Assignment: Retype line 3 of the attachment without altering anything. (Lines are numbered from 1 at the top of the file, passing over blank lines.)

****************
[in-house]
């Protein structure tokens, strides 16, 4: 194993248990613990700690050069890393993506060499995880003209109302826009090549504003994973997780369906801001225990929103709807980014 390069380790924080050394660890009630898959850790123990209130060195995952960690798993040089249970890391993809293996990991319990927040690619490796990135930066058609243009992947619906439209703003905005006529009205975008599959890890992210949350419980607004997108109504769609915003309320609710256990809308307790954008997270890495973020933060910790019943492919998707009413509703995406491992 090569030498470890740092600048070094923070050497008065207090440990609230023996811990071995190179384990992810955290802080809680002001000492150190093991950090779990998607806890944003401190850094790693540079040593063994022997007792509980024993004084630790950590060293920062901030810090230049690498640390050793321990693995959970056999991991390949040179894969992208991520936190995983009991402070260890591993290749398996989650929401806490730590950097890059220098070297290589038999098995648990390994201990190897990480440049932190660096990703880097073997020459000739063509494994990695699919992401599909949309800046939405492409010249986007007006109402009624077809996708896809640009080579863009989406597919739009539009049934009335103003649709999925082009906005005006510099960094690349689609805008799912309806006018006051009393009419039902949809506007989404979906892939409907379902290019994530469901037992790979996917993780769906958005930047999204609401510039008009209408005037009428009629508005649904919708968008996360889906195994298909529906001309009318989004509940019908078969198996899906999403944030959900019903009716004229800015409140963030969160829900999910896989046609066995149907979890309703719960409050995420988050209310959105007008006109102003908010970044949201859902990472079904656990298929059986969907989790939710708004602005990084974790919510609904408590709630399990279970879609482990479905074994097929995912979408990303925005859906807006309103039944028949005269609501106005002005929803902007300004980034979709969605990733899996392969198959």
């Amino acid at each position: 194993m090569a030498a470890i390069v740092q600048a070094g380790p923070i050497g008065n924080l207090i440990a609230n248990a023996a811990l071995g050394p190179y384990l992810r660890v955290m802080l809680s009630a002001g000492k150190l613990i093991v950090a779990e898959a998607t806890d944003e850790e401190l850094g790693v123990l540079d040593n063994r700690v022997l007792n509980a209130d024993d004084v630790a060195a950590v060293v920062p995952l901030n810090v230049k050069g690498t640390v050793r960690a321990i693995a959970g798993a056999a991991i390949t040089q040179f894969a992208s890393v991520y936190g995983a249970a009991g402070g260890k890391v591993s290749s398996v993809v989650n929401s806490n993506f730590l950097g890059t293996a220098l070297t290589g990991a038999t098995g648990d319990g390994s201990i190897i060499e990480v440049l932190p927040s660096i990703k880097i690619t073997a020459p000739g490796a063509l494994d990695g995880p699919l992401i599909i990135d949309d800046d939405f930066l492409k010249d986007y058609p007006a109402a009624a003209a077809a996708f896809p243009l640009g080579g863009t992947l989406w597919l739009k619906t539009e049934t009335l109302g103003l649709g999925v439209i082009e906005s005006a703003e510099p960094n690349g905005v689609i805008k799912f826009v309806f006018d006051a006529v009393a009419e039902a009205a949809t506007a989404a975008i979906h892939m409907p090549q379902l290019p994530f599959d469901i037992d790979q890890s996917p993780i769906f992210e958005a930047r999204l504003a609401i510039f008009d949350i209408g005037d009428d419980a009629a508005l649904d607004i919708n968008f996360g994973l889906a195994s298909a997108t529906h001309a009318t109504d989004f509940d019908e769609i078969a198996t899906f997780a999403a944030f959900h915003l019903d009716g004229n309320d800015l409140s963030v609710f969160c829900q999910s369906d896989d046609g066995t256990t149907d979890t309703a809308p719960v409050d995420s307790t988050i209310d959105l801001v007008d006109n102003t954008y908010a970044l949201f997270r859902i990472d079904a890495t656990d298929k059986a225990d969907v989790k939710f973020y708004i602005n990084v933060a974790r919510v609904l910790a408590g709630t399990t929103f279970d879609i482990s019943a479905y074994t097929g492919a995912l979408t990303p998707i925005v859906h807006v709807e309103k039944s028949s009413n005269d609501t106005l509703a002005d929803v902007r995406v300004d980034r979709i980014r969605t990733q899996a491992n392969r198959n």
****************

């Amino acid at each position: 194993m090569a030498a470890i390069v740092q600048a070094g380790p923070i050497g008065n924080l207090i440990a609230n248990a023996a811990l071995g050394p190179y384990l992810r660890v955290m802080l809680s009630a002001g000492k150190l613990i093991v950090a779990e898959a998607t806890d944003e850790e401190l850094g790693v123990l540079d040593n063994r700690v022997l007792n509980a209130d024993d004084v630790a060195a950590v060293v920062p995952l901030n810090v230049k050069g690498t640390v050793r960690a321990i693995a959970g798993a056999a991991i390949t040089q040179f894969a992208s890393v991520y936190g995983a249970a009991g402070g260890k890391v591993s290749s398996v993809v989650n929401s806490n993506f730590l950097g890059t293996a220098l070297t290589g990991a038999t098995g648990d319990g390994s201990i190897i060499e990480v440049l932190p927040s660096i990703k880097i690619t073997a020459p000739g490796a063509l494994d990695g995880p699919l992401i599909i990135d949309d800046d939405f930066l492409k010249d986007y058609p007006a109402a009624a003209a077809a996708f896809p243009l640009g080579g863009t992947l989406w597919l739009k619906t539009e049934t009335l109302g103003l649709g999925v439209i082009e906005s005006a703003e510099p960094n690349g905005v689609i805008k799912f826009v309806f006018d006051a006529v009393a009419e039902a009205a949809t506007a989404a975008i979906h892939m409907p090549q379902l290019p994530f599959d469901i037992d790979q890890s996917p993780i769906f992210e958005a930047r999204l504003a609401i510039f008009d949350i209408g005037d009428d419980a009629a508005l649904d607004i919708n968008f996360g994973l889906a195994s298909a997108t529906h001309a009318t109504d989004f509940d019908e769609i078969a198996t899906f997780a999403a944030f959900h915003l019903d009716g004229n309320d800015l409140s963030v609710f969160c829900q999910s369906d896989d046609g066995t256990t149907d979890t309703a809308p719960v409050d995420s307790t988050i209310d959105l801001v007008d006109n102003t954008y908010a970044l949201f997270r859902i990472d079904a890495t656990d298929k059986a225990d969907v989790k939710f973020y708004i602005n990084v933060a974790r919510v609904l910790a408590g709630t399990t929103f279970d879609i482990s019943a479905y074994t097929g492919a995912l979408t990303p998707i925005v859906h807006v709807e309103k039944s028949s009413n005269d609501t106005l509703a002005d929803v902007r995406v300004d980034r979709i980014r969605t990733q899996a491992n392969r198959n």